Hands on with the HTC Touch Pro2

HTC has improved one of its newest smartphone models, the Touch Pro2, with better software for the touchscreen and a tilt screen.

High Tech Computer (HTC) unveiled two sleek new smartphones. We take the HTC Touch Pro2 for a hands-on test at HTC's offices.

High Tech Computer (HTC) unveiled two sleek new smartphones. We take the HTC Touch Pro2 for a hands-on test at HTC's offices.

High Tech Computer (HTC) unveiled two sleek new smartphones on Monday, and I was able to try one out one, the HTC Touch Pro2, at the company's office.

The HTC Touch Pro2 is a 3G (third-generation) smartphone with a 3.6-inch touchscreen that uses a customized version of Microsoft's Windows Mobile 6.1 operating system.

The design of the handset is as visually stunning as the 480x800 wide-screen VGA resolution on its screen. It looks like a business phone with its distinctive cool metal and black coloring, and the speaker on the backside runs like a track around its curved shape.

The speaker was one of the coolest features I was able to try on the Touch Pro2.

All you have to do is lay the phone face down on a table and it automatically goes into speaker-phone mode. At HTC's office, the person who called in sounded clear, and you could hear voice over the speaker very clear from the phone side.

HTC put two microphones on the Touch Pro2 to pick up sound from many people in a room, but also put a chip inside that cancels out background noise and focuses on the speaker's voice for clarity on the other end. The speakers were designed with a woofer and a tweeter, also for better clarity. I'm kicking myself because I should have played a song on it to see how it handled different kinds of audio, but I didn't.

The other nice part about the speaker phone is that even if you're already on a call and you want that person to be able to talk to everyone in the room without hanging up, you just lay the phone down and it goes into speaker mode.

The QWERTY keypad and tilt-up screen were the other highlights of the Touch Pro2 in my short time with the device.

The keypad slides out from under the screen, and the screen can tilt to a nice angle for keying in messages. I was able to tap messages quickly and comfortably, despite my big thumbs, thanks to the spacious lettering on the keypad. The raised keys are spaced apart and are large for a mobile phone. They also click when you have tapped a letter so you know the letter has been typed.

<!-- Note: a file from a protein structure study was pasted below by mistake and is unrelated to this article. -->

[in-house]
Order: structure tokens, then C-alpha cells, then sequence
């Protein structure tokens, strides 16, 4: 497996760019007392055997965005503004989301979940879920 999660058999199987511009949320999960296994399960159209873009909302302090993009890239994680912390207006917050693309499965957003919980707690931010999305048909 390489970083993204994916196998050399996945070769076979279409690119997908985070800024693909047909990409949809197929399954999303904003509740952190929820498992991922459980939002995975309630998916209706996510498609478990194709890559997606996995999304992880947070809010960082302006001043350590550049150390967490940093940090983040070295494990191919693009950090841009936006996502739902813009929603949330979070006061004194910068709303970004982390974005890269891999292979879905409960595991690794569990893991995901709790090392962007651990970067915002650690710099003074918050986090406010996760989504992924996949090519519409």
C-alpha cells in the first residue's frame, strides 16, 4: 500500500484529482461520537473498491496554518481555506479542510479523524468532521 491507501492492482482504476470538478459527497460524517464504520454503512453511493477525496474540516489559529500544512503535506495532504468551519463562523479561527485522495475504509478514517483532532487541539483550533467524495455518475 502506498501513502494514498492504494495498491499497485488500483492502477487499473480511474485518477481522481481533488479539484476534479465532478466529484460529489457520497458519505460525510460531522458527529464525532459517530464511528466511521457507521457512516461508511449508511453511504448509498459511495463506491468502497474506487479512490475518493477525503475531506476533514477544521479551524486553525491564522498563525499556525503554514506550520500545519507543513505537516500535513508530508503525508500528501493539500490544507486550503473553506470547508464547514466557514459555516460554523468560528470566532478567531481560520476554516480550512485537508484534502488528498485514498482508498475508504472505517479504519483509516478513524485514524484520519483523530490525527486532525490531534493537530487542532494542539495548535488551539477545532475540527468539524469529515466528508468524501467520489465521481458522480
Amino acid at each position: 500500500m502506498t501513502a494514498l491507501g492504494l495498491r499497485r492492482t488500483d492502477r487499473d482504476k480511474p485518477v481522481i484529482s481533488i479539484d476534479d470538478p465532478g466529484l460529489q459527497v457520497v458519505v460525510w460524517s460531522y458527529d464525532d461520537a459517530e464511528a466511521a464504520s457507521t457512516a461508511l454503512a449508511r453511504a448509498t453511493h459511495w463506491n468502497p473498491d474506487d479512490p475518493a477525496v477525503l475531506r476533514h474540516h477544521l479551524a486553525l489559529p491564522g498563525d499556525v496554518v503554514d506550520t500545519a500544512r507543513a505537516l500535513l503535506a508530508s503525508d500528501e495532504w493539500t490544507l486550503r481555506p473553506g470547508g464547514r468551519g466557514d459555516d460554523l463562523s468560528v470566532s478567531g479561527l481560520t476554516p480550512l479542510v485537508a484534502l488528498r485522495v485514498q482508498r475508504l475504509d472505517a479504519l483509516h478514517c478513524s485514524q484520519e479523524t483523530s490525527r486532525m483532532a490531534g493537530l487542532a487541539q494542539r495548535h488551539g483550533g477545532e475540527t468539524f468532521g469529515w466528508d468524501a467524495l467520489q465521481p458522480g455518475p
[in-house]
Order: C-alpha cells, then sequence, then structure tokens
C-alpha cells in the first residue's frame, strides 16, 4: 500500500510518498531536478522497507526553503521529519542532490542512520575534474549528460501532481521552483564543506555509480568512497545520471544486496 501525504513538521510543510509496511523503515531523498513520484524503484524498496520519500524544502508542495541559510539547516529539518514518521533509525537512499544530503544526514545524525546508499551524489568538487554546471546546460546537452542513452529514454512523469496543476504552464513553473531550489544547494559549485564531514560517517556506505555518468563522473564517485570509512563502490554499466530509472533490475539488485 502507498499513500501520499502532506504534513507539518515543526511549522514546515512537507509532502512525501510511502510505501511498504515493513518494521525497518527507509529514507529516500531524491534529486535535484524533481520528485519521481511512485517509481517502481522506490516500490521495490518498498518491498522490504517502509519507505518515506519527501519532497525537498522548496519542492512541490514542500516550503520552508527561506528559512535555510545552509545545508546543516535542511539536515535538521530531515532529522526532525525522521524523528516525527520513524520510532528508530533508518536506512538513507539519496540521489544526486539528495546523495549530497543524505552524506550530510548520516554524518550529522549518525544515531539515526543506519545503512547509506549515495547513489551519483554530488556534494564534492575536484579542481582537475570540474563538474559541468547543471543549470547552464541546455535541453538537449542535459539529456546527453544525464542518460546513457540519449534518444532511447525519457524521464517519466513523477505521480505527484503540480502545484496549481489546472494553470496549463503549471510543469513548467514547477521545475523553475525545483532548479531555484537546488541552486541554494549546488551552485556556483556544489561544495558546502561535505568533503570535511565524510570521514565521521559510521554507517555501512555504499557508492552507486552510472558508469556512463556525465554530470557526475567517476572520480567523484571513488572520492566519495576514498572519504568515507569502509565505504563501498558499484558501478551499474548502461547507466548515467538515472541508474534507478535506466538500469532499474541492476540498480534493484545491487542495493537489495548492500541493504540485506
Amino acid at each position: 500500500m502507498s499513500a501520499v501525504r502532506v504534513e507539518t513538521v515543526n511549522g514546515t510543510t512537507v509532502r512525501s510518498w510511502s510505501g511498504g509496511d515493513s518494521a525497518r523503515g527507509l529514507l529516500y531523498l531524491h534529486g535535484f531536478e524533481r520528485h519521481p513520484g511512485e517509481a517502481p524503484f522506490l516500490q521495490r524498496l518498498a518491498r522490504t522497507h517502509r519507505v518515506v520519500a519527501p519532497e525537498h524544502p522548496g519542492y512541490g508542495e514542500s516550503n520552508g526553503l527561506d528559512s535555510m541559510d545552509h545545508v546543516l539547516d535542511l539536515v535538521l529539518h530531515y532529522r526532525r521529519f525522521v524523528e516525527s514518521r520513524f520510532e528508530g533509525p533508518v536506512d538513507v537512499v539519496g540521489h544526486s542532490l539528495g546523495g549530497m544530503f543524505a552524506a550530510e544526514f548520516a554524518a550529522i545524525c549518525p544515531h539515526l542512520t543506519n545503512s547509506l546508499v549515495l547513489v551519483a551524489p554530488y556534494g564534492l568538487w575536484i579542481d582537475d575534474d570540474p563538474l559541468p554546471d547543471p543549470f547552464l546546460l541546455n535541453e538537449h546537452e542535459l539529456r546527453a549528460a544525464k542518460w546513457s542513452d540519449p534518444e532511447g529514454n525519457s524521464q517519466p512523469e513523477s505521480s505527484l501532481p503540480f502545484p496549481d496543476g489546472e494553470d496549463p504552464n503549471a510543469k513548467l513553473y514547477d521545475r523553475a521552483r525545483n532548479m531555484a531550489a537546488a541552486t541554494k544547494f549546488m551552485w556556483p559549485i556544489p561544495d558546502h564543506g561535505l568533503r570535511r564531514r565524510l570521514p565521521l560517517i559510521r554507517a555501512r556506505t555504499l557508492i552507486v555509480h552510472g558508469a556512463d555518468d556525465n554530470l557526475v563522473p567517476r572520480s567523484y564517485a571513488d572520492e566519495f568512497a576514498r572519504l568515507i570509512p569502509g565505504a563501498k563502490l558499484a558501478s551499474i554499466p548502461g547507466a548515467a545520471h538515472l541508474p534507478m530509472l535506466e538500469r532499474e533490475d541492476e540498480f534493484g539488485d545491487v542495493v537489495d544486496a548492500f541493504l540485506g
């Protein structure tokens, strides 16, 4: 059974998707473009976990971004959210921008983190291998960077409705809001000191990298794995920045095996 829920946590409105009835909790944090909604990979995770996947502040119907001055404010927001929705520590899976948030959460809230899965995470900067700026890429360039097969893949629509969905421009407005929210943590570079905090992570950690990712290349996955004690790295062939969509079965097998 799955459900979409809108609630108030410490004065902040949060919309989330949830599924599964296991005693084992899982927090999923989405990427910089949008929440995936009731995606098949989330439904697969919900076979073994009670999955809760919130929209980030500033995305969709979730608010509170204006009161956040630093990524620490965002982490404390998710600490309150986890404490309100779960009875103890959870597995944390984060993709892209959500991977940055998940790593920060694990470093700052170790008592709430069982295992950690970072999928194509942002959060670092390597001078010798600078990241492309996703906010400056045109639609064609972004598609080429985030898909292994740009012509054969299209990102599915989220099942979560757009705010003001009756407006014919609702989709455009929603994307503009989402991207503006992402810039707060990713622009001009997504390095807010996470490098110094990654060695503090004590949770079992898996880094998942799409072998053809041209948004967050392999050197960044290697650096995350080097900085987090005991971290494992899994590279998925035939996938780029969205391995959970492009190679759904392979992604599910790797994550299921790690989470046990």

The fact that the screen could tilt up to what looked like around a 60 degree or 70 degree angle was just cool.

HTC said it made a lot of improvements on the Touch Pro2 and Touch Diamond2 via the software. While I wasn't able to test out most of that, nor claims of far superior battery life, I can say that the touchscreen function is a huge improvement.

You may not even need the stylus anymore with how nicely the touchscreens responded. Some of the annoying features of the older models appear to be gone (I'd have to use it for a longer time to say for sure), such as unresponsiveness to commands, bringing up unwanted information, such as SMSs or people's contact information due to an errant touch, and answering the handset as soon as it rings because of the answer button on the screen. The Touch Pro2 and Touch Diamond2 have different answering systems now.

The Touch Diamond2 and Touch Pro2 both come with styluses on board, but HTC says it's because users in many countries, particularly in Asia, like to write messages with the stylus.

Horace Luke, chief innovation officer of HTC, said the software improvements are mainly in the TouchFLO 3D software, which runs the touchscreen and other features on top of the OS.

The Touch Pro2 is 116 millimeters by 59.2 mm by 7.25 mm (4.57 inches by 2.3 inches by 0.68 inches) and weighs 175 grams (6.17 ounces) with the battery. That may sound heavy but it's not, especially compared to the old Touch Pro, which felt heavier in my hand than the new one. Luke said HTC used lighter materials in the Touch Pro2 because they knew they were making the phone bigger overall.

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Dan Nystedt

IDG News Service
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